City should listen to Stewart's tales


Published: Thursday, November 1, 2007 at 6:01 a.m.
Last Modified: Wednesday, October 31, 2007 at 7:38 p.m.

This week, Aurora listens to ... "Every Picture Tells a Story," the third solo album from Rod Stewart (1971)

AURORA: I was thrilled when you gave me Rod Stewart to listen to, Bill. My mother has always been a fan of Rod and I still remember her telling me what a gem of a song "Maggie May" was. Once I gave it a spin this time around, and heard it closely again, I realized even more how true that is. The heartfelt tune about a boy giving his much older lover a subtle kiss-off is purely magical.

BILL: It is magical and so is the rest of the album, still the benchmark of mod Rod's solo career and a near perfect blend of the sounds, from blues and folk to soul and rock, which influenced him and propelled him throughout his career.

AURORA: Rod really shows a penchant for classic blues, rock and even a dash of folk in this album. I love the way he adds unexpected twists to his beat, yet his voice never falters and the songs just get better and better. Like the album title says: every image tells a story, but it should be every song tells a tale.

BILL: I've always liked how the acoustic guitar rings out on this opener of the album, which also contains great takes on a Dylan song ("Tomorrow is a Long Time"), an early Elvis hit ("That's All Right") and even The Temptations' "(I Know) I'm Losing You."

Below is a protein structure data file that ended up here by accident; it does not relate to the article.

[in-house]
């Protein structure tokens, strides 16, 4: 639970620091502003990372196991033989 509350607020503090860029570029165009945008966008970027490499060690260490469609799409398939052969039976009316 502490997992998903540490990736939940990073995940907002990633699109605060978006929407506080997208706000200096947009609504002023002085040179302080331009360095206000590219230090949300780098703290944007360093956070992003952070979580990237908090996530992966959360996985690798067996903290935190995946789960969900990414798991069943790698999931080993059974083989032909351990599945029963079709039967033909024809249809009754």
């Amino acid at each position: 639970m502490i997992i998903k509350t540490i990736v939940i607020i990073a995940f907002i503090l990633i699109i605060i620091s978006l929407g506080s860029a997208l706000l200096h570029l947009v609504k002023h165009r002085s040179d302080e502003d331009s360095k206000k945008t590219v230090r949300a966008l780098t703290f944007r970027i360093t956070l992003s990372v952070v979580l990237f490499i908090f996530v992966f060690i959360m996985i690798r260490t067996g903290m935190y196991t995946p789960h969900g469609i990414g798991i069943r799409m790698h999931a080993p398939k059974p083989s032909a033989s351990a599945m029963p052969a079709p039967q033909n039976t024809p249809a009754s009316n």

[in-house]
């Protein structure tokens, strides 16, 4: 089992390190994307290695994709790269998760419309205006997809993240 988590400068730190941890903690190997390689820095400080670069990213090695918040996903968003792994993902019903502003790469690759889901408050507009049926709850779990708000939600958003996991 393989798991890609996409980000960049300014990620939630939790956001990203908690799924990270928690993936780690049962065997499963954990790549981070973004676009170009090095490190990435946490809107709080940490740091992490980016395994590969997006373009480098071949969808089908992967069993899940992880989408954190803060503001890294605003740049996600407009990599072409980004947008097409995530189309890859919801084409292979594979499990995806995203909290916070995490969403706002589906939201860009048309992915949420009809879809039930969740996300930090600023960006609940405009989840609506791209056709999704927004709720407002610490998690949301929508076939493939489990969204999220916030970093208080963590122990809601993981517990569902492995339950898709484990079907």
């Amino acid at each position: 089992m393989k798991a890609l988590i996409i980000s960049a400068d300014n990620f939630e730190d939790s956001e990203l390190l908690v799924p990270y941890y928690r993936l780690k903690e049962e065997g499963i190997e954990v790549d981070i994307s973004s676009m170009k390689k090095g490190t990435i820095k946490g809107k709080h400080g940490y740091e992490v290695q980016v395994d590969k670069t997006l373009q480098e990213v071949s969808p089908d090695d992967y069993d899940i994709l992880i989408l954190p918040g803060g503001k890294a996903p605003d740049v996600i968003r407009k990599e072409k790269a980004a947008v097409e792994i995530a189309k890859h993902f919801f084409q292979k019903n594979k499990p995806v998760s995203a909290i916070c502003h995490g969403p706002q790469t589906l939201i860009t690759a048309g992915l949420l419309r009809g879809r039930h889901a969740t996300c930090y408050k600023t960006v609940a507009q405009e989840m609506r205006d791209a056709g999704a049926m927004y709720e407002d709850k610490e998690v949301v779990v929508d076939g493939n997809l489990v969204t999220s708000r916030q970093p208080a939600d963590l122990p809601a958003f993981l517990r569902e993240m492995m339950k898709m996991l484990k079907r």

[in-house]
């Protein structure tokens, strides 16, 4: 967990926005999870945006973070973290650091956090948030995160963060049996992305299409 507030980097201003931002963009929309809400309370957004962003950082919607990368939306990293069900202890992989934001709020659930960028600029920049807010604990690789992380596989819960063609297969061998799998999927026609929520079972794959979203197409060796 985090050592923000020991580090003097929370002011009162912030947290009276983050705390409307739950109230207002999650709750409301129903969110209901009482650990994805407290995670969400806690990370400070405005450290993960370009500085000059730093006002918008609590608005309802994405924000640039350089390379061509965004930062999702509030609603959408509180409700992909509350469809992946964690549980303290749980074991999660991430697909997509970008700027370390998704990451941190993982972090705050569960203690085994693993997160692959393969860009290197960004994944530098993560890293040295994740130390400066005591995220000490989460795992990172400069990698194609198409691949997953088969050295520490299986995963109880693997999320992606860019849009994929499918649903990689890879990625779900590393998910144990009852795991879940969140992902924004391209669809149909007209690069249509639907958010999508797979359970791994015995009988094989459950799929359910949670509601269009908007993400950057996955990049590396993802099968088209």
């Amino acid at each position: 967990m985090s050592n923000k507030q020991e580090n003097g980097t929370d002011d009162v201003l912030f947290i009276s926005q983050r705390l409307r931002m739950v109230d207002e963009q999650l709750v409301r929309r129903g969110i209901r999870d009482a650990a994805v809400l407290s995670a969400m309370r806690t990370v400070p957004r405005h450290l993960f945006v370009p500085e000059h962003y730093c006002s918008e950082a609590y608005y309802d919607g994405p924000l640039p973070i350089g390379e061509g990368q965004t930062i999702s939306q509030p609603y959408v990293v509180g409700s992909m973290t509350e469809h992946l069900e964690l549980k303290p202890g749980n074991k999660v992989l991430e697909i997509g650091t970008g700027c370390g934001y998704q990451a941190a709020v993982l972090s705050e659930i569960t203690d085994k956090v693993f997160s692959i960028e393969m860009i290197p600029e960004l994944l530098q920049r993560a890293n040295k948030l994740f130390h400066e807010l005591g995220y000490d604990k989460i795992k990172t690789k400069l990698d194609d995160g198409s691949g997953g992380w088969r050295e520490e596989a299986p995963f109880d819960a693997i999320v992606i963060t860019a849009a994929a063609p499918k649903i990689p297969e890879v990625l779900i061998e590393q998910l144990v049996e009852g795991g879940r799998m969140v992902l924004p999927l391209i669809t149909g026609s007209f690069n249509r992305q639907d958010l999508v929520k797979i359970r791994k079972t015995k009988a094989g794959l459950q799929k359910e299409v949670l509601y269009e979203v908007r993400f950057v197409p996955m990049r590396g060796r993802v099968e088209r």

AURORA: And I saved my favorite for last. I adore "Reason to Believe," which is originally a 1965 song by folk singer Tim Hardin. Every time he sings "Someone Like You" and describes the person he has feelings for, you feel it in his heart and soul.

This week, Bill listens to... "Even If It Kills Me," the third album from Motion City Soundtrack (2007)

BILL: If you're gonna be pop-punk, you might as well be Pop Punk with a capital "P." And who polished the ingredients (and raised the bar) on this Minneapolis group's third album? Ric Ocasek, who as leader of The Cars fueled that band's race to success in the 1980s.

AURORA: Hey, and we know The Cars were known for some pop-punk "rockiness" of their own, and Motion City Soundtrack has a penchant for bringing the city "up and dancing" with their catchy songs.

BILL: This isn't really the stuff that floats my rock 'n' roll boat, but Ocasek brings out the best in these guys so that if they really want hits, they'll probably get them. And though he shared producing duties on this album with a couple of others, his stamp is all over the place, like on "This Is For Real" and "It Had to Be You."

AURORA: At least it sort of rocked your boat, right? Anything you enjoyed?

BILL: I like the change-up chords on the rocker, "Fell In Love Without You," and the off-kilter tempos of "Can't Finish What You Started" and "Broken Heart." This album doesn't commit the cardinal sin of some songs ripping off others on the same album (like the band's 2005 second CD), so count "Even If It Kills Me" for breathing new life in the group, which despite the title didn't do them in.

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